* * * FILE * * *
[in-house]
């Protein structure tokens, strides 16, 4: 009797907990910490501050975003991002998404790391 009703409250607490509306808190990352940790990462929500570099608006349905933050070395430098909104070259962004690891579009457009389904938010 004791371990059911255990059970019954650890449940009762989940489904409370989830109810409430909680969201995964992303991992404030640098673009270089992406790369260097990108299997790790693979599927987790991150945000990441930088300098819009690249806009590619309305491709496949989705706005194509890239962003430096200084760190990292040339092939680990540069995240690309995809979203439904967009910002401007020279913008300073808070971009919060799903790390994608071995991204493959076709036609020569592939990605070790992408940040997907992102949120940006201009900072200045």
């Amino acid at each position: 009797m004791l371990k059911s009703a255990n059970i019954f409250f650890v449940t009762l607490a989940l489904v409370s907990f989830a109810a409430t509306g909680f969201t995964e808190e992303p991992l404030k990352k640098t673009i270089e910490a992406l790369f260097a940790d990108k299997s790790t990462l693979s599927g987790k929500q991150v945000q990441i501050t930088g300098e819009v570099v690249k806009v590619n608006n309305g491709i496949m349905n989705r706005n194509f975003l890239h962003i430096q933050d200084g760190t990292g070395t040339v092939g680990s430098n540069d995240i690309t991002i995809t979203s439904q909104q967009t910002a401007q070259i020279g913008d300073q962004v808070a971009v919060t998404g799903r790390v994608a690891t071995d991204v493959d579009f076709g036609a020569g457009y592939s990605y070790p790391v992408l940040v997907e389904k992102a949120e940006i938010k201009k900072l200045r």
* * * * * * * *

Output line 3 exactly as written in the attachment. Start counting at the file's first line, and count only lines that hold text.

């Amino acid at each position: 009797m004791l371990k059911s009703a255990n059970i019954f409250f650890v449940t009762l607490a989940l489904v409370s907990f989830a109810a409430t509306g909680f969201t995964e808190e992303p991992l404030k990352k640098t673009i270089e910490a992406l790369f260097a940790d990108k299997s790790t990462l693979s599927g987790k929500q991150v945000q990441i501050t930088g300098e819009v570099v690249k806009v590619n608006n309305g491709i496949m349905n989705r706005n194509f975003l890239h962003i430096q933050d200084g760190t990292g070395t040339v092939g680990s430098n540069d995240i690309t991002i995809t979203s439904q909104q967009t910002a401007q070259i020279g913008d300073q962004v808070a971009v919060t998404g799903r790390v994608a690891t071995d991204v493959d579009f076709g036609a020569g457009y592939s990605y070790p790391v992408l940040v997907e389904k992102a949120e940006i938010k201009k900072l200045r």